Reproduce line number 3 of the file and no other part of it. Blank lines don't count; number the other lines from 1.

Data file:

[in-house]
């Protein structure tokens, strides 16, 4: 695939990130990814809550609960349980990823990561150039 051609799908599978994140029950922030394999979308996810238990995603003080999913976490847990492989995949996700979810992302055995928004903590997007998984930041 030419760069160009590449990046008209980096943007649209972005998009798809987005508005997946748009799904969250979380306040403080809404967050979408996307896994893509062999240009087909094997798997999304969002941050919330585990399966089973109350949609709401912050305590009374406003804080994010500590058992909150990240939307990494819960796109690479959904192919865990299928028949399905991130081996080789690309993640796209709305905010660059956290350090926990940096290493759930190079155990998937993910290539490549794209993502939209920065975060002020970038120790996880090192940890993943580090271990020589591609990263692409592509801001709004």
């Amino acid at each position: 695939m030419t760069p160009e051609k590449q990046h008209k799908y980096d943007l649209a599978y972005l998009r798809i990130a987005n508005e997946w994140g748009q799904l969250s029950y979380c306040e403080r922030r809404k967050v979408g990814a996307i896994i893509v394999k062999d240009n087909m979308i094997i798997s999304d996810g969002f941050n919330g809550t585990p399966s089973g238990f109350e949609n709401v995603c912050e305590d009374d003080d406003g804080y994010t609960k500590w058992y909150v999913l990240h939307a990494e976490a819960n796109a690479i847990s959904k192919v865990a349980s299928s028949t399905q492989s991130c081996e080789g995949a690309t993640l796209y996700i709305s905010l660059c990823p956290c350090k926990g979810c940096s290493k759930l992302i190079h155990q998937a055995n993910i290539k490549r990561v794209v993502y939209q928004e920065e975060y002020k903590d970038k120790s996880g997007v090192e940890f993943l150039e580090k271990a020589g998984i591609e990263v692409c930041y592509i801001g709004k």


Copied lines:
């Amino acid at each position: 695939m030419t760069p160009e051609k590449q990046h008209k799908y980096d943007l649209a599978y972005l998009r798809i990130a987005n508005e997946w994140g748009q799904l969250s029950y979380c306040e403080r922030r809404k967050v979408g990814a996307i896994i893509v394999k062999d240009n087909m979308i094997i798997s999304d996810g969002f941050n919330g809550t585990p399966s089973g238990f109350e949609n709401v995603c912050e305590d009374d003080d406003g804080y994010t609960k500590w058992y909150v999913l990240h939307a990494e976490a819960n796109a690479i847990s959904k192919v865990a349980s299928s028949t399905q492989s991130c081996e080789g995949a690309t993640l796209y996700i709305s905010l660059c990823p956290c350090k926990g979810c940096s290493k759930l992302i190079h155990q998937a055995n993910i290539k490549r990561v794209v993502y939209q928004e920065e975060y002020k903590d970038k120790s996880g997007v090192e940890f993943l150039e580090k271990a020589g998984i591609e990263v692409c930041y592509i801001g709004k």